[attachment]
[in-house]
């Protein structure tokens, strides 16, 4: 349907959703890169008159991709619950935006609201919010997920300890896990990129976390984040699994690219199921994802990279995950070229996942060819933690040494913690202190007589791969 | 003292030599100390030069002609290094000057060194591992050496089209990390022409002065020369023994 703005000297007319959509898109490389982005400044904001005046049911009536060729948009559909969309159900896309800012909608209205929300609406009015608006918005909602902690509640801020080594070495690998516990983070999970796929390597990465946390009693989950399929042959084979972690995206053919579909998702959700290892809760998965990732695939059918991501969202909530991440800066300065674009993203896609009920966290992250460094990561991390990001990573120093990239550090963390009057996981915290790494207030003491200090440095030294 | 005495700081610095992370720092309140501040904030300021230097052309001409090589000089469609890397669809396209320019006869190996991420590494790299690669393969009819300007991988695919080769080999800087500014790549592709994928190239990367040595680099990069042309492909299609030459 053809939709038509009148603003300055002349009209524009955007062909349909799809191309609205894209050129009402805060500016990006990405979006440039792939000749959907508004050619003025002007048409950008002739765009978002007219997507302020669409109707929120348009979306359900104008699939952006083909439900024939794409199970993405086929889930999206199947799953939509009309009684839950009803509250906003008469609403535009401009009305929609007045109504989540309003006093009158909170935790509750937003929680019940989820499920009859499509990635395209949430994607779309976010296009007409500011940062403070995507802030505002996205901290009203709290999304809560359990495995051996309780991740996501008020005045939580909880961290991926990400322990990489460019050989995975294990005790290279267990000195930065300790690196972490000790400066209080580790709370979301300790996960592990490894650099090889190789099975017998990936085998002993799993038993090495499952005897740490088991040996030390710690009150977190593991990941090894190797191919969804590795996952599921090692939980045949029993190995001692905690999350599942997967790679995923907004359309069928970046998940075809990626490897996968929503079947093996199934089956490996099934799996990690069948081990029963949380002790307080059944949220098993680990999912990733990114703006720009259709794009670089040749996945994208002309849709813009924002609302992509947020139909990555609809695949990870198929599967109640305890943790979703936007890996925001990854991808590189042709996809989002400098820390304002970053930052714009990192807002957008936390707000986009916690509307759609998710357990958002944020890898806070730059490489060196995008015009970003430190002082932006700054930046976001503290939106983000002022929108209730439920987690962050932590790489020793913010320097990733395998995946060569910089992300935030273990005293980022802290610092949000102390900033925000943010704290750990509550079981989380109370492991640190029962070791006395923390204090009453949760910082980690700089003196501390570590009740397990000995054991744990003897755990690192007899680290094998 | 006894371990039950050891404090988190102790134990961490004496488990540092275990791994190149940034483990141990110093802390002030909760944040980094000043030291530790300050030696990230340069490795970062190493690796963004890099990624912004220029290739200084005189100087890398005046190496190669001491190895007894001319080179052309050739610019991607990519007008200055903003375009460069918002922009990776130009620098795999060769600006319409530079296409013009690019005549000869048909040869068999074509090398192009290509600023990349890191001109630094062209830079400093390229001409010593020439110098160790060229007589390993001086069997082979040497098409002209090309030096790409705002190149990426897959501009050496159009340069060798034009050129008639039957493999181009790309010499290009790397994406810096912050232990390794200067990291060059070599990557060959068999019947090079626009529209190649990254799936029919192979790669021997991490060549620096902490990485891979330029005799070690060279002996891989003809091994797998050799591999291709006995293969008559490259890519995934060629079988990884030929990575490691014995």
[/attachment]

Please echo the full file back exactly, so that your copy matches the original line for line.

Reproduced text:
[in-house]
């Protein structure tokens, strides 16, 4: 349907959703890169008159991709619950935006609201919010997920300890896990990129976390984040699994690219199921994802990279995950070229996942060819933690040494913690202190007589791969 | 003292030599100390030069002609290094000057060194591992050496089209990390022409002065020369023994 703005000297007319959509898109490389982005400044904001005046049911009536060729948009559909969309159900896309800012909608209205929300609406009015608006918005909602902690509640801020080594070495690998516990983070999970796929390597990465946390009693989950399929042959084979972690995206053919579909998702959700290892809760998965990732695939059918991501969202909530991440800066300065674009993203896609009920966290992250460094990561991390990001990573120093990239550090963390009057996981915290790494207030003491200090440095030294 | 005495700081610095992370720092309140501040904030300021230097052309001409090589000089469609890397669809396209320019006869190996991420590494790299690669393969009819300007991988695919080769080999800087500014790549592709994928190239990367040595680099990069042309492909299609030459 053809939709038509009148603003300055002349009209524009955007062909349909799809191309609205894209050129009402805060500016990006990405979006440039792939000749959907508004050619003025002007048409950008002739765009978002007219997507302020669409109707929120348009979306359900104008699939952006083909439900024939794409199970993405086929889930999206199947799953939509009309009684839950009803509250906003008469609403535009401009009305929609007045109504989540309003006093009158909170935790509750937003929680019940989820499920009859499509990635395209949430994607779309976010296009007409500011940062403070995507802030505002996205901290009203709290999304809560359990495995051996309780991740996501008020005045939580909880961290991926990400322990990489460019050989995975294990005790290279267990000195930065300790690196972490000790400066209080580790709370979301300790996960592990490894650099090889190789099975017998990936085998002993799993038993090495499952005897740490088991040996030390710690009150977190593991990941090894190797191919969804590795996952599921090692939980045949029993190995001692905690999350599942997967790679995923907004359309069928970046998940075809990626490897996968929503079947093996199934089956490996099934799996990690069948081990029963949380002790307080059944949220098993680990999912990733990114703006720009259709794009670089040749996945994208002309849709813009924002609302992509947020139909990555609809695949990870198929599967109640305890943790979703936007890996925001990854991808590189042709996809989002400098820390304002970053930052714009990192807002957008936390707000986009916690509307759609998710357990958002944020890898806070730059490489060196995008015009970003430190002082932006700054930046976001503290939106983000002022929108209730439920987690962050932590790489020793913010320097990733395998995946060569910089992300935030273990005293980022802290610092949000102390900033925000943010704290750990509550079981989380109370492991640190029962070791006395923390204090009453949760910082980690700089003196501390570590009740397990000995054991744990003897755990690192007899680290094998 | 006894371990039950050891404090988190102790134990961490004496488990540092275990791994190149940034483990141990110093802390002030909760944040980094000043030291530790300050030696990230340069490795970062190493690796963004890099990624912004220029290739200084005189100087890398005046190496190669001491190895007894001319080179052309050739610019991607990519007008200055903003375009460069918002922009990776130009620098795999060769600006319409530079296409013009690019005549000869048909040869068999074509090398192009290509600023990349890191001109630094062209830079400093390229001409010593020439110098160790060229007589390993001086069997082979040497098409002209090309030096790409705002190149990426897959501009050496159009340069060798034009050129008639039957493999181009790309010499290009790397994406810096912050232990390794200067990291060059070599990557060959068999019947090079626009529209190649990254799936029919192979790669021997991490060549620096902490990485891979330029005799070690060279002996891989003809091994797998050799591999291709006995293969008559490259890519995934060629079988990884030929990575490691014995």